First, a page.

Efficacy of a trunk orthosis with joints providing resistive force on low-back load in elderly persons during static standing
Authors Katsuhira J, Matsudaira K, Yasui T, Iijima S, Ito A
Received 23 March 2015
Accepted for publication 22 May 2015
Published 1 September 2015 Volume 2015:10 Pages 1413—1420
Checked for plagiarism Yes
Review by Single anonymous peer review
Peer reviewer comments 4
Editor who approved publication: Dr Richard Walker
Junji Katsuhira,1 Ko Matsudaira,2 Tadashi Yasui,3 Shinno Iijima,4 Akihiro Ito4
1Department of Nursing and Rehabilitation Science at Odawara, International University of Health and Welfare, Odawara, Kanagawa, 2Department of Medical Research and Management for Musculoskeletal Pain, 22nd Century Medical and Research Center, The University of Tokyo, Tokyo, 3Kawamura-Gishi Company, Ltd., Daito-shi, Osaka, 4Graduate School of International University of Health and Welfare, Otawara, Tochigi, Japan
Purpose: Postural alignment of elderly people becomes poor due to aging, possibly leading to low-back pain and spinal deformity. Although there are several interventions for treating these conditions, no previous study has reported the effectiveness of a spinal orthosis or lumbosacral orthosis (LSO) in healthy elderly people without specific spinal deformity. We therefore developed a trunk orthosis to decrease low-back muscle activity while training good postural alignment through resistive force provided by joints with springs (here, called the ORF, which stands for orthosis with joints providing resistive force) as a preventive method against abnormal posture and low-back pain in healthy elderly persons.
Patients and methods: Fifteen community-dwelling elderly men participated in this study. Participants stood freely for 10 seconds in a laboratory setting under three conditions: without an orthosis, with the ORF, and with an LSO. The Damen corset LSO was selected as it is frequently prescribed for patients with low-back pain. Postural alignment during static standing was recorded using a three-dimensional motion capture system employing infrared cameras. Two force plates were used to record center of pressure. Electromyograms were obtained for bilateral erector spinae (ES), left internal abdominal oblique, and right gluteus medius muscles.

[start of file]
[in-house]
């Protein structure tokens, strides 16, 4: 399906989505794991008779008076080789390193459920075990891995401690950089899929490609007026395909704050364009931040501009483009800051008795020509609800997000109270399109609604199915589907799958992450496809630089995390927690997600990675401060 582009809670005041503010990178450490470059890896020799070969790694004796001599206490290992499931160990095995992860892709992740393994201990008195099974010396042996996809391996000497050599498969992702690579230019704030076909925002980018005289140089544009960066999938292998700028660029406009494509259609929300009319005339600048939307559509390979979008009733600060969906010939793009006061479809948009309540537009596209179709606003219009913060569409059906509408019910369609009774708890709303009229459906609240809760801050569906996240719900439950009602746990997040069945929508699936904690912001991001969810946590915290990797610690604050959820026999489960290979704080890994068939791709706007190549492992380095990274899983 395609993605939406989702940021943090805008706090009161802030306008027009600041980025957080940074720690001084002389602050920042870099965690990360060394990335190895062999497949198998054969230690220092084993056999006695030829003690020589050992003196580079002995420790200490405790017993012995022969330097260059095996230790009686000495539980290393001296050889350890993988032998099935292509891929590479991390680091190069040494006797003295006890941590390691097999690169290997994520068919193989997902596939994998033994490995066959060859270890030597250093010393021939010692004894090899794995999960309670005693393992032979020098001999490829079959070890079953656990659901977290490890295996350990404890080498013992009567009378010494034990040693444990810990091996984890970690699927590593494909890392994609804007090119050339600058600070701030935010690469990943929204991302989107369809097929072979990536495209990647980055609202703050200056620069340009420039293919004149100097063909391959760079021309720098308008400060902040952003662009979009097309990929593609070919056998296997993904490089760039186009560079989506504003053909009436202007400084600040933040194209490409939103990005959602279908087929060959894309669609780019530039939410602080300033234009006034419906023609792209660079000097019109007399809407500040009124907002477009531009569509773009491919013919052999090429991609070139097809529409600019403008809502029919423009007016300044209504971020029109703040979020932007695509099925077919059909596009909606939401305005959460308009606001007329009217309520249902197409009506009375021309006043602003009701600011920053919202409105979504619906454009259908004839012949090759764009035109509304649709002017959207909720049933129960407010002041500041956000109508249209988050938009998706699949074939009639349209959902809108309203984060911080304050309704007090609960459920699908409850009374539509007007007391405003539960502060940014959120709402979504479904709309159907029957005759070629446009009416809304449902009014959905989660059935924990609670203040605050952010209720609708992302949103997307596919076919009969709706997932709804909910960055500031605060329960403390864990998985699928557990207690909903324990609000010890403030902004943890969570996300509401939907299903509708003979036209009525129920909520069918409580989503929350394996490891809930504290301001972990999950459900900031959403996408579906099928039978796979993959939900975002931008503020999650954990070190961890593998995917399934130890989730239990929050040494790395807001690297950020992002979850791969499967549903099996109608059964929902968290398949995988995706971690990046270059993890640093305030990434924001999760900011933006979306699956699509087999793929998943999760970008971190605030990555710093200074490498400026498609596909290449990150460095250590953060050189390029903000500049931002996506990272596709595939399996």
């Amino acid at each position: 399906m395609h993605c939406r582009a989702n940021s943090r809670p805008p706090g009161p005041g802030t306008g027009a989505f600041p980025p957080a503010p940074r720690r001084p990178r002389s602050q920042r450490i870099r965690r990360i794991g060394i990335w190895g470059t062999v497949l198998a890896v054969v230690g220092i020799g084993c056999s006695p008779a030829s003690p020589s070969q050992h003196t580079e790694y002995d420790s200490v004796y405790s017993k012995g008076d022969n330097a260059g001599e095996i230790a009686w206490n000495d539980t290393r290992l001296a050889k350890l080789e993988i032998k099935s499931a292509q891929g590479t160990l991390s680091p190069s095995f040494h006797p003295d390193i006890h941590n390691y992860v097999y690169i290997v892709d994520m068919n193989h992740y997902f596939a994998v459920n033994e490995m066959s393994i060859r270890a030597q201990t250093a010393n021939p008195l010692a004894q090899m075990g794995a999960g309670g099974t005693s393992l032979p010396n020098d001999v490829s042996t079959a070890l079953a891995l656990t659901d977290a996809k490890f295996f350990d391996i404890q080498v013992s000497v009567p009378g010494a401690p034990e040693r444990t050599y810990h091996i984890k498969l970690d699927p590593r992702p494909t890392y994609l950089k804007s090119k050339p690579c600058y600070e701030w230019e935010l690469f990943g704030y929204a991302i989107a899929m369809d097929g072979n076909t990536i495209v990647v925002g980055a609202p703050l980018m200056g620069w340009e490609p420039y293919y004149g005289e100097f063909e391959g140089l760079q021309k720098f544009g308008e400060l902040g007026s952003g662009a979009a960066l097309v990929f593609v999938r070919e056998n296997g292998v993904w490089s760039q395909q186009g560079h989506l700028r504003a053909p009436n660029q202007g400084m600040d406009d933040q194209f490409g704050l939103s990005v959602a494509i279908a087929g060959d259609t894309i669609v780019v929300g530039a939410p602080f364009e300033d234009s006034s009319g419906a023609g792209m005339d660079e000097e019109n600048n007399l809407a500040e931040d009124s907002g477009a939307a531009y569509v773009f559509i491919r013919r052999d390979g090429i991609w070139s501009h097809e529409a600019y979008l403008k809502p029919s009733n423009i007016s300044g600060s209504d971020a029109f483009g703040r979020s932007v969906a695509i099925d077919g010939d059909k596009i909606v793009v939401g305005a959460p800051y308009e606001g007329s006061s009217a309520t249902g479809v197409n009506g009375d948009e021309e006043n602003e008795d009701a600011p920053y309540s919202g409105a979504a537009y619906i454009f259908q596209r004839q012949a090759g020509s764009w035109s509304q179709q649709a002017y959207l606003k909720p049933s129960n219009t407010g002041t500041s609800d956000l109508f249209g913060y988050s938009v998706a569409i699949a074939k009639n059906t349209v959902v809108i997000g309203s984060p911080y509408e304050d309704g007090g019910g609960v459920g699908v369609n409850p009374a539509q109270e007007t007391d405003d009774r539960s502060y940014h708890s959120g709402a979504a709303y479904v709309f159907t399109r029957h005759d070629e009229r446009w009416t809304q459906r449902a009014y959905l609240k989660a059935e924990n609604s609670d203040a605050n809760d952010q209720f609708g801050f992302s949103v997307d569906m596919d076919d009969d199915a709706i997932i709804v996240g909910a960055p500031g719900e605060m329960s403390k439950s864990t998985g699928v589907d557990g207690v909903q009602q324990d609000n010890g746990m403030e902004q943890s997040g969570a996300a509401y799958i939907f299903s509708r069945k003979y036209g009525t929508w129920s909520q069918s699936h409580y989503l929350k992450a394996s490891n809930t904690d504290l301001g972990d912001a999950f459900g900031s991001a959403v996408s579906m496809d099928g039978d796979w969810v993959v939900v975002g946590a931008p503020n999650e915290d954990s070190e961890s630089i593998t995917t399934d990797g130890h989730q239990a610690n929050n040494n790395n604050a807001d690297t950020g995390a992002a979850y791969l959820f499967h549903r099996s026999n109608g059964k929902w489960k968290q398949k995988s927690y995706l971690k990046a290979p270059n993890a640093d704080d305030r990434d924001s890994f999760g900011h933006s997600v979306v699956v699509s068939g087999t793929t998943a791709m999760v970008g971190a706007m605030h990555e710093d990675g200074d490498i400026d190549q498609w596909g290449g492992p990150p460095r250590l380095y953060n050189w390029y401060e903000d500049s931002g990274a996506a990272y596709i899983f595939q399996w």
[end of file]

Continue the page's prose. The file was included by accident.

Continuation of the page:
Results: Pelvis forward tilt angle tended to increase while wearing the ORF and decrease while wearing the LSO, but these results were not significant compared to no orthosis. Thorax extension angle and thorax angle on pelvis coordinate system significantly increased while wearing the ORF compared to the other two conditions. ES activity significantly decreased while wearing the ORF compared to the other two conditions. Internal oblique activity was significantly smaller while wearing the LSO than with no orthosis. Center of pressure did not significantly differ among the conditions.
Conclusion: The ORF significantly improved trunk alignment and decreased ES activity in healthy elderly subjects during static standing.
Keywords: muscular activity, center of pressure, standing posture, spine
Postural alignment worsens gradually over the course of aging.1 This poor postural alignment, which manifests as spinal kyphosis, can result in irreversible degeneration of the intervertebral disks and ligaments. It also often causes postural instability and leads to vertebral bone fracture and increased risk of falling.2,3
Due to these problems, various interventions are used for elderly persons who have spinal deformity to improve postural alignment. Battaglia et al4 reported that exercise improved spinal flexibility, and Imagama et al5 reported the improvement of lumbar lordosis angle, sagittal balance, and back muscle strength in elderly patients through a training program that included muscle strength and spinal range of motion exercises.
Spinal orthoses provide a way to directly modify the posture of elderly persons with spinal misalignment. Piffer et al6 reported that use of a newly designed spinal orthosis, the Spinomed® (medi GmbH & Co. KG, Bayreuth, Germany), for 6 months improved muscle strength, body balance, kyphosis angle, and vital capacity in elderly patients with osteoporosis. Ishida et al7 reported that a rucksack-type orthosis instantly modified spine alignment and decreased erector spinae (ES) activity in elderly patients with kyphosis.
As mentioned earlier, previous studies have reported that exercise and orthotic therapy are effective in treating the elderly with spinal misalignment. It is, however, also important to offer preventive intervention for the healthy elderly. Costantino et al8 reported that chronic low-back pain (LBP) in elderly people without specific spinal deformity could be effectively treated using a back school program, including exercise therapy for rehabilitation. However, to our knowledge, no previous studies have reported the effectiveness of a spinal orthosis or lumbosacral orthosis (LSO) in healthy elderly people without specific spinal deformity. A review of data from the Cochrane Database also found no evidence for the efficacy of lumbar support for decreasing low-back load.9 In addition, Rostami et al10 reported that use of an LSO for 4 weeks resulted in decreased trunk core muscle volume, and therefore, the drawback of long-term corset use may exceed the benefits.